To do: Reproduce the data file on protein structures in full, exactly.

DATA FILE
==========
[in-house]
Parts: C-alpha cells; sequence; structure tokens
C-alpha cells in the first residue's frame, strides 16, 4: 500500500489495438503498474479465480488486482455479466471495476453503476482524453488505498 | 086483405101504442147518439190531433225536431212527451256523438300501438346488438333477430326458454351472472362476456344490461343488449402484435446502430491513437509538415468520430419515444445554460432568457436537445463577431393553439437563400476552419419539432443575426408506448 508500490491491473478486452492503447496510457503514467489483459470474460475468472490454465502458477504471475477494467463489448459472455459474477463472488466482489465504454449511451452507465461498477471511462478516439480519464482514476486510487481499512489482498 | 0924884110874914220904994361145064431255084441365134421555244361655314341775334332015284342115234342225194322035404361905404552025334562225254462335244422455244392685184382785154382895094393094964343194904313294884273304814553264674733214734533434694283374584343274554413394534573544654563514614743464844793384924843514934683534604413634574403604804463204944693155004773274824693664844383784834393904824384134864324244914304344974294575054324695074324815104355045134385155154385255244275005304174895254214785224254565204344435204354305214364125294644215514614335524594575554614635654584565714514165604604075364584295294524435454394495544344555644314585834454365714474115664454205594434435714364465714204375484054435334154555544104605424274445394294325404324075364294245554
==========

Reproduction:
[in-house]
Parts: C-alpha cells; sequence; structure tokens
C-alpha cells in the first residue's frame, strides 16, 4: 500500500489495438503498474479465480488486482455479466471495476453503476482524453488505498 | 086483405101504442147518439190531433225536431212527451256523438300501438346488438333477430326458454351472472362476456344490461343488449402484435446502430491513437509538415468520430419515444445554460432568457436537445463577431393553439437563400476552419419539432443575426408506448 508500490491491473478486452492503447496510457503514467489483459470474460475468472490454465502458477504471475477494467463489448459472455459474477463472488466482489465504454449511451452507465461498477471511462478516439480519464482514476486510487481499512489482498 | 0924884110874914220904994361145064431255084441365134421555244361655314341775334332015284342115234342225194322035404361905404552025334562225254462335244422455244392685184382785154382895094393094964343194904313294884273304814553264674733214734533434694283374584343274554413394534573544654563514614743464844793384924843514934683534604413634574403604804463204944693155004773274824693664844383784834393904824384134864324244914304344974294575054324695074324815104355045134385155154385255244275005304174895254214785224254565204344435204354305214364125294644215514614335524594575554614635654584565714514165604604075364584295294524435454394495544344555644314585834454365714474115664454205594434435714364465714204375484054435334154555544104605424274445394294325404324075364294245554